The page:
As you walk into Hissam Exchange in Hamra the first thing you see is the frame on the wall. Encased behind the glass is a certificate declaring that the business is permitted to trade currencies by the Lebanese government. The family company has been operating in Beirut for nearly a decade, but the room is still barely big enough for four people — working on such a small scale there is little excess.
Yet Hissam’s family business may soon be squeezed out of existence. Under new plans to be introduced by Banque du Liban (BDL), Lebanon’s central bank, even the smallest money changers (classified as Category B) will have to hold at least LL500 million ($330,000) in capital to operate, up from the current LL100 million ($66,000). Larger ones deemed Category A will have to hold LL750 million ($500,000) in capital to continue to operate, up from LL250 million ($166,000). Hissam’s brother Sakar admits that the new rules will almost certainly force them to close down. “If I had $330,000 I would not be here. I would be living up in the mountains with my family,” he jokes.
They will not be the only ones. Mahmoud Halawi, head of the Lebanese Money Changers Association (LMCA), estimates that the new regulations might put up to three quarters of their members out of business. “Out of 400 [licensed] money changers, we estimate that up to 300 could close because of feasibility — there is not enough work in Lebanon for this,” he tells Executive.
Halawi claims that the hike is aimed at forcing out smaller companies, but believes it would hurt the industry as a whole. “Even the remaining changers will not benefit because the big exchangers cannot spread out as much as small ones, so in the end we will not be covering the whole market.”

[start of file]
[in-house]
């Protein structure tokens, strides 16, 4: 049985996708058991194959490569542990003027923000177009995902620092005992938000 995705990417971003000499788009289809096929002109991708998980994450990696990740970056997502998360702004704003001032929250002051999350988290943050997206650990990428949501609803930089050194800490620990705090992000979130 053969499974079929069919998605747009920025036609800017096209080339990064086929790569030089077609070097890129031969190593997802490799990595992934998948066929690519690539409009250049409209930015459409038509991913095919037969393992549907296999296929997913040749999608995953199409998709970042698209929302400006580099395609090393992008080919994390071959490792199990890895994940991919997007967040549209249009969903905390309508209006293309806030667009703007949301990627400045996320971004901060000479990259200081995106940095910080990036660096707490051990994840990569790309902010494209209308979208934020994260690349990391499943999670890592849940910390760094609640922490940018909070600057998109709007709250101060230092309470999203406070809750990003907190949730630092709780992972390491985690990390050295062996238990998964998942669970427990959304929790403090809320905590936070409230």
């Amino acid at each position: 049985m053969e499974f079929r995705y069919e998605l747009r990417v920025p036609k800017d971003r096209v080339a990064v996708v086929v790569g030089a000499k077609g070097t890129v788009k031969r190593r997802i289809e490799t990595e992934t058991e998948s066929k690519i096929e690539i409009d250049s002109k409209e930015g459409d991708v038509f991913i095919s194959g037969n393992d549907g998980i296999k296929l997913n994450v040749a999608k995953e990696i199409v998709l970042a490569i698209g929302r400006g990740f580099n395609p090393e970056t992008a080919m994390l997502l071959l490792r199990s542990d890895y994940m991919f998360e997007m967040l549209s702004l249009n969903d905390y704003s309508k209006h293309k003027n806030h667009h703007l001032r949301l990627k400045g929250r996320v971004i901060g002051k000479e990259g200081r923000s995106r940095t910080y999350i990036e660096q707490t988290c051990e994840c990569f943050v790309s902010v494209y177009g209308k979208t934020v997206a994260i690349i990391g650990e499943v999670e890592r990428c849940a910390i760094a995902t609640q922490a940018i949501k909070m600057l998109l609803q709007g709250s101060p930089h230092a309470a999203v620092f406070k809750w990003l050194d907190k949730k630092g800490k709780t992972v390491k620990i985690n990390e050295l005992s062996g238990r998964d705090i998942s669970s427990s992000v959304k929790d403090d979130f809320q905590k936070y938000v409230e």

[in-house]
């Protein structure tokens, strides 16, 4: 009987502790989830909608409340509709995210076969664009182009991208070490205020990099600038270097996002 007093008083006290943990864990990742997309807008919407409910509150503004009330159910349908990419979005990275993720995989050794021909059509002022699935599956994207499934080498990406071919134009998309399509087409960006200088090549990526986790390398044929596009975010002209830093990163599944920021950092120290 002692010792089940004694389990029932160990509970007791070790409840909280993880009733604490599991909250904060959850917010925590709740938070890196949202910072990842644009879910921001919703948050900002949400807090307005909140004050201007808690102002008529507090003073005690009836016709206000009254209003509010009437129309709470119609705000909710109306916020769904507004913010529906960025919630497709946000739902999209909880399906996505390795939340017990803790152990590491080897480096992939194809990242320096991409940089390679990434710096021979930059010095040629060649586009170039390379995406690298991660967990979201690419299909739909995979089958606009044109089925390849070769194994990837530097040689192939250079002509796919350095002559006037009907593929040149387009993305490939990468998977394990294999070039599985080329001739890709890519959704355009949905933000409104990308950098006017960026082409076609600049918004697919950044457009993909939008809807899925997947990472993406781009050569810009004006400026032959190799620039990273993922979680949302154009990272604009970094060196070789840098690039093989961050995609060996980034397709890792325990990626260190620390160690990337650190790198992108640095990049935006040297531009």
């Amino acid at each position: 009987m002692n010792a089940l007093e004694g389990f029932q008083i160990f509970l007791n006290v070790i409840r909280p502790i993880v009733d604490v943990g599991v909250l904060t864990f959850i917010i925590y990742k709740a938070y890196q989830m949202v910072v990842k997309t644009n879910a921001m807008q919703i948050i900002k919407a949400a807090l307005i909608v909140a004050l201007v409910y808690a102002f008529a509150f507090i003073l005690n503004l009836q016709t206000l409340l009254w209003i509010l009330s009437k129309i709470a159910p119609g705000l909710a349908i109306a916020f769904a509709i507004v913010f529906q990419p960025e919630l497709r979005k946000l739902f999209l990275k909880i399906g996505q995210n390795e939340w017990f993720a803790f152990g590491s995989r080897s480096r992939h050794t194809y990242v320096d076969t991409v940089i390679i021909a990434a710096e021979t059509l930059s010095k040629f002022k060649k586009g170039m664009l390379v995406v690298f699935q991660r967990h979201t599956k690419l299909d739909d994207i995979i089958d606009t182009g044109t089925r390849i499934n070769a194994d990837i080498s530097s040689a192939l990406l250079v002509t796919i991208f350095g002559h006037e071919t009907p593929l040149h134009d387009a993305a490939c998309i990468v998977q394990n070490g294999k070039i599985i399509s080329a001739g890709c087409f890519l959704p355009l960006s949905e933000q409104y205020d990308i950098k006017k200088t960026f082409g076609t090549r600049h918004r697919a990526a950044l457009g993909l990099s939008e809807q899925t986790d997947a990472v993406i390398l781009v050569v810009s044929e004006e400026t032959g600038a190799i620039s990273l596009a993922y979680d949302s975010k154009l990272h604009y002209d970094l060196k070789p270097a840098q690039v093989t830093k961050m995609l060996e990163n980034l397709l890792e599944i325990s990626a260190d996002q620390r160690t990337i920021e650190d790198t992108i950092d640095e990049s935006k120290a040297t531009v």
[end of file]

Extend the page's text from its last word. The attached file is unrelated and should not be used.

A conspicuous cull
Hissam Exchange and other legitimate businesses may be the victims of a slew of bad press brought on by a minority of exchanges taking part in money laundering activities that eventually caught the eye of international regulators and tarnished the banking sector’s image.
The continued concern over the lack of regulation on the influx of currency from Syria was exacerbated in December when the United States Department of the Treasury highlighted the role of money changers in its allegations against the Lebanese Canadian Bank (LCB). The US federal government has now filed a suit in Manhattan Federal Court which seeks $480 million in damages from the now sold out LCB and two Beirut money changing businesses, the Hassan Ayash Exchange Co. and Ellissa Holding.
Paul Morcos, founder of the law firm, Justicia Beirut Consult, and an advisor who works closely with the BDL, is in favor of the overall plans but believes the raising of the capital limit has more to do with improving foreign relations than cracking down on fraud.
“We are facing demands from the international community to enhance the system. Lately many exchange industries have been mentioned in American reports and that’s why the banking authorities are taking these measures; in order to show they are controlling the exchange,” he says. “The capital increase will massively restrict the establishment of exchange and negatively affect exchange business.”
Halawi has been pleading with the BDL to reconsider their plans, urging them to introduce the rules over a period of time, rather than as an instant hike. “After we discovered what the Bank was planning we sought a meeting with them and after several requests they agreed and we explained the reasons for rejecting this law,” he says. “We are asking them to decrease the capital limit and extend the time period so that the exchangers can take the plans into account and have 10 years to fulfill the requirements.”
He believes the government’s plans will cause Lebanon’s already large illegal money changing market to grow as exchangers seek to protect their livelihoods. “In Lebanon we estimate that there are more than 2,000 unlicensed traders and they are only going to increase [if the bill is passed].” The BDL did not respond to repeated requests for comment.
Not blind to the problem